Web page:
Daily Archives: May 13, 2014

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CFPB makes TILA regulations available in “easy to read” electronic format

CFPB makes TILA regulations available in “easy to read” electronic format

The Consumer Financial Protection Bureau is continuing its efforts to make it easier to comply with the requirements of the Truth in Lending Act.

In March, the CFPB issued its TILA-RESPA compliance guide which was designed to help smaller lenders and other mortgage companies understand and comply with the new mortgage disclosure rules designed to make it easier for consumers to understand loan documentation.

Now, the CFPB is launching eRegulations, an “intuitive, easy-to-navigate electronic format of Truth in Lending regulations.” The CFPB said that it expects eRegulations to make it easier to implement and use the recently adopted mortgage rules.

According to the CFPB, eRegulations makes the TILA regulations “easy to read and navigate.” The website features clear typography and a “persistent table of contents” to ensure fast access to any section of the regulation.

Click here to visit eRegulations from the CFPB

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CFPB execs, union rep subpoenaed by House Committee

CFPB execs, union rep subpoenaed by House Committee

The House Financial Services Committee has subpoenaed two Consumer Financial Protection Bureau officials and a union representative to appear before the Subcommittee on Oversight and Investigations as part of an ongoing investigation into allegations of discrimination and retalition at the CFPB. 

The three officials are set to appear before the Subcommittee on May 21. 

These allegations were outlined at an April 2 Oversight and Investigations Subcommittee hearing where CFPB attorney and whistleblower Angela Martin testified that “there is a pervasive culture of retaliation and intimidation that silences employees and chills the workforce from exposing wrongdoing.”

The allegations of racial discrimination and retaliation were first reported in American Banker on March 6.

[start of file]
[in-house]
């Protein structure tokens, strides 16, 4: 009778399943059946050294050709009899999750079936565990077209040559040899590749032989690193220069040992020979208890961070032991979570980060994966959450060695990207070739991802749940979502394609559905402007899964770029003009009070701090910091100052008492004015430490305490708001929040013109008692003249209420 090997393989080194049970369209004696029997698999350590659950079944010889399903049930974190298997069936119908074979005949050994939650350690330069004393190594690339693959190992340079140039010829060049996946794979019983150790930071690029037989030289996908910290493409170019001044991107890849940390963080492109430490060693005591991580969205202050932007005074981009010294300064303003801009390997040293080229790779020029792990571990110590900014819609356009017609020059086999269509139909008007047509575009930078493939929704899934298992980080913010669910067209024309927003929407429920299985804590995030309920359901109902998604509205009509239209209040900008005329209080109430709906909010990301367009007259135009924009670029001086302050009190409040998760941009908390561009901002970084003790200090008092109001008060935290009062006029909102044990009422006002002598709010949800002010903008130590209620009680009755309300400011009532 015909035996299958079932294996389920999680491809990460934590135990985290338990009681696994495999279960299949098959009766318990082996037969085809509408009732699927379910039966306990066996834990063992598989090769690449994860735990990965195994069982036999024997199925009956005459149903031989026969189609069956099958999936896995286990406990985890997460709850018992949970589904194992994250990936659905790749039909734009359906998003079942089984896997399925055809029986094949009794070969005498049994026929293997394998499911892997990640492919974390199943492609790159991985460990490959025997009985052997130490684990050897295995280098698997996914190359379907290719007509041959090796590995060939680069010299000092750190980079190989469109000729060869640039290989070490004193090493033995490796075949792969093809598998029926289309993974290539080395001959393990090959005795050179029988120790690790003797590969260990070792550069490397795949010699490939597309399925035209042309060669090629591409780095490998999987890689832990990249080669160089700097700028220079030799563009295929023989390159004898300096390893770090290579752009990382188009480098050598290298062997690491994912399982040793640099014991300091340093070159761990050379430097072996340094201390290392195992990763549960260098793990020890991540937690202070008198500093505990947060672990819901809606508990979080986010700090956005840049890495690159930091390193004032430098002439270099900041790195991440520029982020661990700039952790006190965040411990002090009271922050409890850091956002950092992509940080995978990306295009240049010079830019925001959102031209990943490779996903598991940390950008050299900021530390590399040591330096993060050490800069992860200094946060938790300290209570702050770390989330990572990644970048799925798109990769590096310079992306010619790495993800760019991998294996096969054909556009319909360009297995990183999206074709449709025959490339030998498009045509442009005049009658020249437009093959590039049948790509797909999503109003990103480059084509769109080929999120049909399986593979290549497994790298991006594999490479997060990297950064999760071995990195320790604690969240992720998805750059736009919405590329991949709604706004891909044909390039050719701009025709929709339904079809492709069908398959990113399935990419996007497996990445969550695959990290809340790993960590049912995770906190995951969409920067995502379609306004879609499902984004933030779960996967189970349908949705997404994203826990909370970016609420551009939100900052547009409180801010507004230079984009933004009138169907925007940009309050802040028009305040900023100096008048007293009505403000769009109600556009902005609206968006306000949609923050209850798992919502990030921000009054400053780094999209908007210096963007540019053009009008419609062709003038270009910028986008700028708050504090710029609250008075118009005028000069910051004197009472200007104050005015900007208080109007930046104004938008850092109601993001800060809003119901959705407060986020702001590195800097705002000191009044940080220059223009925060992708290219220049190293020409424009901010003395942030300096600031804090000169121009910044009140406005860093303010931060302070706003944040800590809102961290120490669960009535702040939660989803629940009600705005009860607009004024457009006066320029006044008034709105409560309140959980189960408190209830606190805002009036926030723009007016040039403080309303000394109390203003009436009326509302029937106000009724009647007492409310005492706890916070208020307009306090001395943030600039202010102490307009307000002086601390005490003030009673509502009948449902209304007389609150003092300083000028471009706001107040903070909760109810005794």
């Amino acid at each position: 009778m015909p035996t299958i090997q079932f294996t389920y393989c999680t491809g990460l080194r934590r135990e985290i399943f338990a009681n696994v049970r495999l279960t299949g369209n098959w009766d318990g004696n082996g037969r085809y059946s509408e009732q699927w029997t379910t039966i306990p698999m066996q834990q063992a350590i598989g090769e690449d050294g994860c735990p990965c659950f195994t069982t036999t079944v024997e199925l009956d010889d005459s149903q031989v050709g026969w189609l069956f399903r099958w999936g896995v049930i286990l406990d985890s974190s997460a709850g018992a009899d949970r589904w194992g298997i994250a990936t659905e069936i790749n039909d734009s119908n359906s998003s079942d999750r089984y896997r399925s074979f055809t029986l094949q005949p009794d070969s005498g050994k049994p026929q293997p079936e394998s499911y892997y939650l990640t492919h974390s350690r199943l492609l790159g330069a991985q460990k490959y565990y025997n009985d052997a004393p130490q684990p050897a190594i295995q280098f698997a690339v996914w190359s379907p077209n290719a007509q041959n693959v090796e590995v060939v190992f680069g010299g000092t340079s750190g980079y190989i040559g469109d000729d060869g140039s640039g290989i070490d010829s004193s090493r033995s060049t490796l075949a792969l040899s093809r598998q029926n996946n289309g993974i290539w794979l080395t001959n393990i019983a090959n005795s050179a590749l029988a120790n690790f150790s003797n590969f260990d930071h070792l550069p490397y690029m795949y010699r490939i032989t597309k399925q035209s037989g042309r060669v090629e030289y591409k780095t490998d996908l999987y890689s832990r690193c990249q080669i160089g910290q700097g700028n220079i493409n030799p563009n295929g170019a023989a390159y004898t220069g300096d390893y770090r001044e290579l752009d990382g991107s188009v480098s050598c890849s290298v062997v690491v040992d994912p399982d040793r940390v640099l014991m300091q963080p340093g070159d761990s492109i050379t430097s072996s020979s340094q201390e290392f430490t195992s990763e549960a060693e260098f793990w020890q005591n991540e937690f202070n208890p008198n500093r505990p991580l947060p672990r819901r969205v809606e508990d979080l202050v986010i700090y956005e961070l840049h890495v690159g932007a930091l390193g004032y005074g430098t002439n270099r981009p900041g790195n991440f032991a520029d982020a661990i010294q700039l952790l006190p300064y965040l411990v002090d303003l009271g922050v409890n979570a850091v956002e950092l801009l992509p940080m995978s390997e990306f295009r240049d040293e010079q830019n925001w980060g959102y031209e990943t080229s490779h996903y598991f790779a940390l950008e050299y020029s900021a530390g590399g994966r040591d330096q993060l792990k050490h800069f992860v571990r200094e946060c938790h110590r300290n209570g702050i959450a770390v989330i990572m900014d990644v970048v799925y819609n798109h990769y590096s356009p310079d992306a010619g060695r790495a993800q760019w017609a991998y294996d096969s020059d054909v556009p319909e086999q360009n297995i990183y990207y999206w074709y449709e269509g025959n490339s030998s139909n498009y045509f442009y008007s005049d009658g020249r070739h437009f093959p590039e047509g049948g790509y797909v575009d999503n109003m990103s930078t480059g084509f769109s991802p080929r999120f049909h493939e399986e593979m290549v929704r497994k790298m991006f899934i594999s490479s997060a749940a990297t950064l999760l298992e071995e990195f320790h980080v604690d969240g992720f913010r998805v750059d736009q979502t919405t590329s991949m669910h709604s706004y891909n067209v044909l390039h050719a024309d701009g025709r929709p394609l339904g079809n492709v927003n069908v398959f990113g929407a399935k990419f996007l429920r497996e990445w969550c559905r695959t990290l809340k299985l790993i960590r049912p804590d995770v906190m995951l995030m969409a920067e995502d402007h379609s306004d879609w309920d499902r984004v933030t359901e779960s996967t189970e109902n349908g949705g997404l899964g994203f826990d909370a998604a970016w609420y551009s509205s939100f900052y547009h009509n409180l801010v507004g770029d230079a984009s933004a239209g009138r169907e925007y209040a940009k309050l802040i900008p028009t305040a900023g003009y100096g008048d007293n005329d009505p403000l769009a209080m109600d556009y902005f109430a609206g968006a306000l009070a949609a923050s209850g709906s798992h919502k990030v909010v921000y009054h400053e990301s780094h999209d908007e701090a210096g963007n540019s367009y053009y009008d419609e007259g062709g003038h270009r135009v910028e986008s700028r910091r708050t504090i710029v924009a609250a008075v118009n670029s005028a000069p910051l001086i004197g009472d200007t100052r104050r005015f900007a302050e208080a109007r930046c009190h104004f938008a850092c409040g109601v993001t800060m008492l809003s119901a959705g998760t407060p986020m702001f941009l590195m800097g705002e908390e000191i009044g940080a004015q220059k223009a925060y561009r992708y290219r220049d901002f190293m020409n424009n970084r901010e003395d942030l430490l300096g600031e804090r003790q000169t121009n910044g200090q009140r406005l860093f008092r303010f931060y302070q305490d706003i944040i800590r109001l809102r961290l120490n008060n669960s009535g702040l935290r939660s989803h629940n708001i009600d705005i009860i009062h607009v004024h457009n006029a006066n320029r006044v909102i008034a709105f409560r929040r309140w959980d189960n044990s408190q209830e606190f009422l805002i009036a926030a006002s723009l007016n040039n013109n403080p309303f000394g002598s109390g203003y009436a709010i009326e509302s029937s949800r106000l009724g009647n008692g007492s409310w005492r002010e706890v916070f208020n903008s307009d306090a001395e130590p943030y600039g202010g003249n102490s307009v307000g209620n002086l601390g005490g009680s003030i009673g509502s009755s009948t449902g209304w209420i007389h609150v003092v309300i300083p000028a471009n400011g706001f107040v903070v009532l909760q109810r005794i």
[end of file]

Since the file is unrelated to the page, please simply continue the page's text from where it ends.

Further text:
Ironically, just days ago, the CFPB issued a warning to lenders that if they didn’t get more aggressive about so-called “fair lending” they could faces charges of discrimination.

At that same hearing, the subcommittee also heard from Misty Raucci, an outside investigator hired by the CFPB to examine Martin’s claims. Raucci concluded after an investigation that Martin’s claims of retaliation were valid.

The CFPB and the National Treasury Employees Union refused to allow invited witnesses to appear at the April 2 hearing when they learned that Martin would testify.

Their refusal resulted in the subcommittee voting unanimously to approve subpoenas for Stacey Bach, Assistant Director of the CFPB’s Office of Equal Employment Opportunity; Liza Strong, Director of Employee Relations at the CFPB; and Ben Konop, Executive Vice President of NTEU Chapter 335.

“Regrettably, congressional subpoenas were necessary in order for the committee to get the answers it needs in this investigation. In the coming months, the committee expects to hear from all those who can shed light on allegations of discrimination and retaliation. The Bureau must be held accountable for any such reprehensible behavior,” said Chairman Jeb Hensarling, R-Texas.

REVEALED: Christie officials put pension cash into fund that backed donor’s companies

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BoE says banks must do more to protect themselves from crises

BoE says banks must do more to protect themselves from crises

The Bank of England has told banks to do more to bolster their reserves, warning that lenders’ balance sheets are not yet at the levels required to weather another financial crisis.